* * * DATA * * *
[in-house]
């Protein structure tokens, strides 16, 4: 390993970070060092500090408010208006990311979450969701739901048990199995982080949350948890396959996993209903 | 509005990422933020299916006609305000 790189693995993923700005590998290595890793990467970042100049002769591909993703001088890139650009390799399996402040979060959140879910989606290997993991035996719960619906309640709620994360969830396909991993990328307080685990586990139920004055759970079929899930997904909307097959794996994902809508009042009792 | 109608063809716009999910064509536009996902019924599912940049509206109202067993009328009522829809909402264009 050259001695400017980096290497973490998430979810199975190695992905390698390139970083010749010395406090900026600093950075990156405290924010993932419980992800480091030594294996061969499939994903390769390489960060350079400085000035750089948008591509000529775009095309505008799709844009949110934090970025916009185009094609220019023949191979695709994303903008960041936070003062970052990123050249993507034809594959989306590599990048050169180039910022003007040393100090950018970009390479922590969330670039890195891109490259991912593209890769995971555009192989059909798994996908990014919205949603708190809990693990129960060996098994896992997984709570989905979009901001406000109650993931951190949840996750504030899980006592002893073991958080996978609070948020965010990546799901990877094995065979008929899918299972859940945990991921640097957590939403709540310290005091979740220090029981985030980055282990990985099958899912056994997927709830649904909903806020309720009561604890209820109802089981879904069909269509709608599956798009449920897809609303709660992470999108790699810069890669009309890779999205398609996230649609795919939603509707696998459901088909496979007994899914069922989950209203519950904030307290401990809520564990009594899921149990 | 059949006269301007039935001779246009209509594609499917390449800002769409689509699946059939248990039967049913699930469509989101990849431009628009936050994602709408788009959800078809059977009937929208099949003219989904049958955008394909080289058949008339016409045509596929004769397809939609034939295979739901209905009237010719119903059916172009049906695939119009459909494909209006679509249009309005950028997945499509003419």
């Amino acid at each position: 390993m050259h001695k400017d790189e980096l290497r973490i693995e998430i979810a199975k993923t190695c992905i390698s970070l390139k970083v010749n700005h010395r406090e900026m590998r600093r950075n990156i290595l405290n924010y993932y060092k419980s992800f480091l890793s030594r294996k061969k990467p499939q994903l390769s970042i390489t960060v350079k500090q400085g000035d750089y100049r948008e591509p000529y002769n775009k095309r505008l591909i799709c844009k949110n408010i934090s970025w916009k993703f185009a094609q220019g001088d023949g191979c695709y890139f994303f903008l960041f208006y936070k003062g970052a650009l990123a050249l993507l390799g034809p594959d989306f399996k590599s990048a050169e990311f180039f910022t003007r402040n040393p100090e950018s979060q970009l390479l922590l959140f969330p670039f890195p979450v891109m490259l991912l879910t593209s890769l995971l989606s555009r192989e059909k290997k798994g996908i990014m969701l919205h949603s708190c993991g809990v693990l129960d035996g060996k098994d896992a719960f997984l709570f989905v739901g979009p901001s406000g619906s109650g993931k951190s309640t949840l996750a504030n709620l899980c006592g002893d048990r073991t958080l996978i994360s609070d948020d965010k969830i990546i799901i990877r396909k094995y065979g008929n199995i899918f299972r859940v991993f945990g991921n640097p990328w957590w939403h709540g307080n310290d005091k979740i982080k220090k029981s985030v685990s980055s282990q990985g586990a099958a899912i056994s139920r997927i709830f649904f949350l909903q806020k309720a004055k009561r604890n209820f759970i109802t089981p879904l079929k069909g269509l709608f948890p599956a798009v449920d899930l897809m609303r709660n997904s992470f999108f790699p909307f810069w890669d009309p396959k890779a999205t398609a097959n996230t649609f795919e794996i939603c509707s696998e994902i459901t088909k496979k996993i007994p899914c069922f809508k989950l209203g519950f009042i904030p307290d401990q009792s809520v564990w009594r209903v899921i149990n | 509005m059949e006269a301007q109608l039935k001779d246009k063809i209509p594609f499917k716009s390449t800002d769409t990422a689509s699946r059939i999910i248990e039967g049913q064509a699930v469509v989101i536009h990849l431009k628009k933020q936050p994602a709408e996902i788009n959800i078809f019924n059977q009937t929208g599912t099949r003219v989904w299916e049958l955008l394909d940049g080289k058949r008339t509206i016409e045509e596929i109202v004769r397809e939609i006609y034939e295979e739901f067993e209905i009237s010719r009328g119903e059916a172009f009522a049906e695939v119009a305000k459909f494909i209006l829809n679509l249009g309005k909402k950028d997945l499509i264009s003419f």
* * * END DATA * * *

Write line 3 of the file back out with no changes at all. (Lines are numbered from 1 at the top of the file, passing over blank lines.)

């Amino acid at each position: 390993m050259h001695k400017d790189e980096l290497r973490i693995e998430i979810a199975k993923t190695c992905i390698s970070l390139k970083v010749n700005h010395r406090e900026m590998r600093r950075n990156i290595l405290n924010y993932y060092k419980s992800f480091l890793s030594r294996k061969k990467p499939q994903l390769s970042i390489t960060v350079k500090q400085g000035d750089y100049r948008e591509p000529y002769n775009k095309r505008l591909i799709c844009k949110n408010i934090s970025w916009k993703f185009a094609q220019g001088d023949g191979c695709y890139f994303f903008l960041f208006y936070k003062g970052a650009l990123a050249l993507l390799g034809p594959d989306f399996k590599s990048a050169e990311f180039f910022t003007r402040n040393p100090e950018s979060q970009l390479l922590l959140f969330p670039f890195p979450v891109m490259l991912l879910t593209s890769l995971l989606s555009r192989e059909k290997k798994g996908i990014m969701l919205h949603s708190c993991g809990v693990l129960d035996g060996k098994d896992a719960f997984l709570f989905v739901g979009p901001s406000g619906s109650g993931k951190s309640t949840l996750a504030n709620l899980c006592g002893d048990r073991t958080l996978i994360s609070d948020d965010k969830i990546i799901i990877r396909k094995y065979g008929n199995i899918f299972r859940v991993f945990g991921n640097p990328w957590w939403h709540g307080n310290d005091k979740i982080k220090k029981s985030v685990s980055s282990q990985g586990a099958a899912i056994s139920r997927i709830f649904f949350l909903q806020k309720a004055k009561r604890n209820f759970i109802t089981p879904l079929k069909g269509l709608f948890p599956a798009v449920d899930l897809m609303r709660n997904s992470f999108f790699p909307f810069w890669d009309p396959k890779a999205t398609a097959n996230t649609f795919e794996i939603c509707s696998e994902i459901t088909k496979k996993i007994p899914c069922f809508k989950l209203g519950f009042i904030p307290d401990q009792s809520v564990w009594r209903v899921i149990n | 509005m059949e006269a301007q109608l039935k001779d246009k063809i209509p594609f499917k716009s390449t800002d769409t990422a689509s699946r059939i999910i248990e039967g049913q064509a699930v469509v989101i536009h990849l431009k628009k933020q936050p994602a709408e996902i788009n959800i078809f019924n059977q009937t929208g599912t099949r003219v989904w299916e049958l955008l394909d940049g080289k058949r008339t509206i016409e045509e596929i109202v004769r397809e939609i006609y034939e295979e739901f067993e209905i009237s010719r009328g119903e059916a172009f009522a049906e695939v119009a305000k459909f494909i209006l829809n679509l249009g309005k909402k950028d997945l499509i264009s003419f």